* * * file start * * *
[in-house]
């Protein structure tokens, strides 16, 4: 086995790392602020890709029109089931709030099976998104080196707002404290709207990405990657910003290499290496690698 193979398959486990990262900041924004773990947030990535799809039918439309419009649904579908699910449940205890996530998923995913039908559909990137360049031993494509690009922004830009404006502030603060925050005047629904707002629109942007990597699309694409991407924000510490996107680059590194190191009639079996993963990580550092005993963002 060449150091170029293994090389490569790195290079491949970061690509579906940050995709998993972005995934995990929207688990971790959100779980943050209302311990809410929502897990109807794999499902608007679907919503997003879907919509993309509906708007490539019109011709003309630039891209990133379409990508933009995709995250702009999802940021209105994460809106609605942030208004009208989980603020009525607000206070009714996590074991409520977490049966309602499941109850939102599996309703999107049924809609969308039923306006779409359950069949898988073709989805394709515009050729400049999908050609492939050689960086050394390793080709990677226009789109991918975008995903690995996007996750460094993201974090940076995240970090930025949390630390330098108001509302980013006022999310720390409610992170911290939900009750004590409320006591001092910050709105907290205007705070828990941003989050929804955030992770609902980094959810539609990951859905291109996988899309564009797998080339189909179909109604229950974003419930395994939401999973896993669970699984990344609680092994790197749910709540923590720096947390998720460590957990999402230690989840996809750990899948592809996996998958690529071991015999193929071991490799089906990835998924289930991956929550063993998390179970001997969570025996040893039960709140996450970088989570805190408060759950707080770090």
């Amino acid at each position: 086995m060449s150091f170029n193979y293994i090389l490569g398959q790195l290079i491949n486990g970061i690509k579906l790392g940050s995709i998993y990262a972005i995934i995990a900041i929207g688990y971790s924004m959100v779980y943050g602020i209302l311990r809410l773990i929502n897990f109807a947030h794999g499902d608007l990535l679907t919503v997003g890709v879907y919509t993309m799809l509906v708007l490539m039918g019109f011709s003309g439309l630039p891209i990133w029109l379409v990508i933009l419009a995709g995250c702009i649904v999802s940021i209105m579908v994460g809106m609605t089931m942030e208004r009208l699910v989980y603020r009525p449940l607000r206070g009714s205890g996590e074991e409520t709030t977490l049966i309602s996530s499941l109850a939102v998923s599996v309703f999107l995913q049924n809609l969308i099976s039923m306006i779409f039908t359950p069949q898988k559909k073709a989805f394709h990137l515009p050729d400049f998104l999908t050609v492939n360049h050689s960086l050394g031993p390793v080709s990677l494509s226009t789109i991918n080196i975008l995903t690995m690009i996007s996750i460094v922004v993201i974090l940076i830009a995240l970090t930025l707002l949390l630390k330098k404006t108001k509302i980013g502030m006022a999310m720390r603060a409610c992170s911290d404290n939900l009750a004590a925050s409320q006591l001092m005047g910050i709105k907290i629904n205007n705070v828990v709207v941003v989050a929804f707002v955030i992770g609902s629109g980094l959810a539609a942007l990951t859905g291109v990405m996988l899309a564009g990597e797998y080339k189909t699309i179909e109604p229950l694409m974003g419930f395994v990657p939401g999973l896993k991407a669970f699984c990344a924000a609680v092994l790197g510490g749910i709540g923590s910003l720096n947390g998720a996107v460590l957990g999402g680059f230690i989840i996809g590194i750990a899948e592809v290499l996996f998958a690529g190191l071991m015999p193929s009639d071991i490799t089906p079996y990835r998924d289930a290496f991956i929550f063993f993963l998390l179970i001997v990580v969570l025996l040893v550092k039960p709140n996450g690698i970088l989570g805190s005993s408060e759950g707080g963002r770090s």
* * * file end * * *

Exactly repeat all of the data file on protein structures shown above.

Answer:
[in-house]
């Protein structure tokens, strides 16, 4: 086995790392602020890709029109089931709030099976998104080196707002404290709207990405990657910003290499290496690698 193979398959486990990262900041924004773990947030990535799809039918439309419009649904579908699910449940205890996530998923995913039908559909990137360049031993494509690009922004830009404006502030603060925050005047629904707002629109942007990597699309694409991407924000510490996107680059590194190191009639079996993963990580550092005993963002 060449150091170029293994090389490569790195290079491949970061690509579906940050995709998993972005995934995990929207688990971790959100779980943050209302311990809410929502897990109807794999499902608007679907919503997003879907919509993309509906708007490539019109011709003309630039891209990133379409990508933009995709995250702009999802940021209105994460809106609605942030208004009208989980603020009525607000206070009714996590074991409520977490049966309602499941109850939102599996309703999107049924809609969308039923306006779409359950069949898988073709989805394709515009050729400049999908050609492939050689960086050394390793080709990677226009789109991918975008995903690995996007996750460094993201974090940076995240970090930025949390630390330098108001509302980013006022999310720390409610992170911290939900009750004590409320006591001092910050709105907290205007705070828990941003989050929804955030992770609902980094959810539609990951859905291109996988899309564009797998080339189909179909109604229950974003419930395994939401999973896993669970699984990344609680092994790197749910709540923590720096947390998720460590957990999402230690989840996809750990899948592809996996998958690529071991015999193929071991490799089906990835998924289930991956929550063993998390179970001997969570025996040893039960709140996450970088989570805190408060759950707080770090």
């Amino acid at each position: 086995m060449s150091f170029n193979y293994i090389l490569g398959q790195l290079i491949n486990g970061i690509k579906l790392g940050s995709i998993y990262a972005i995934i995990a900041i929207g688990y971790s924004m959100v779980y943050g602020i209302l311990r809410l773990i929502n897990f109807a947030h794999g499902d608007l990535l679907t919503v997003g890709v879907y919509t993309m799809l509906v708007l490539m039918g019109f011709s003309g439309l630039p891209i990133w029109l379409v990508i933009l419009a995709g995250c702009i649904v999802s940021i209105m579908v994460g809106m609605t089931m942030e208004r009208l699910v989980y603020r009525p449940l607000r206070g009714s205890g996590e074991e409520t709030t977490l049966i309602s996530s499941l109850a939102v998923s599996v309703f999107l995913q049924n809609l969308i099976s039923m306006i779409f039908t359950p069949q898988k559909k073709a989805f394709h990137l515009p050729d400049f998104l999908t050609v492939n360049h050689s960086l050394g031993p390793v080709s990677l494509s226009t789109i991918n080196i975008l995903t690995m690009i996007s996750i460094v922004v993201i974090l940076i830009a995240l970090t930025l707002l949390l630390k330098k404006t108001k509302i980013g502030m006022a999310m720390r603060a409610c992170s911290d404290n939900l009750a004590a925050s409320q006591l001092m005047g910050i709105k907290i629904n205007n705070v828990v709207v941003v989050a929804f707002v955030i992770g609902s629109g980094l959810a539609a942007l990951t859905g291109v990405m996988l899309a564009g990597e797998y080339k189909t699309i179909e109604p229950l694409m974003g419930f395994v990657p939401g999973l896993k991407a669970f699984c990344a924000a609680v092994l790197g510490g749910i709540g923590s910003l720096n947390g998720a996107v460590l957990g999402g680059f230690i989840i996809g590194i750990a899948e592809v290499l996996f998958a690529g190191l071991m015999p193929s009639d071991i490799t089906p079996y990835r998924d289930a290496f991956i929550f063993f993963l998390l179970i001997v990580v969570l025996l040893v550092k039960p709140n996450g690698i970088l989570g805190s005993s408060e759950g707080g963002r770090s």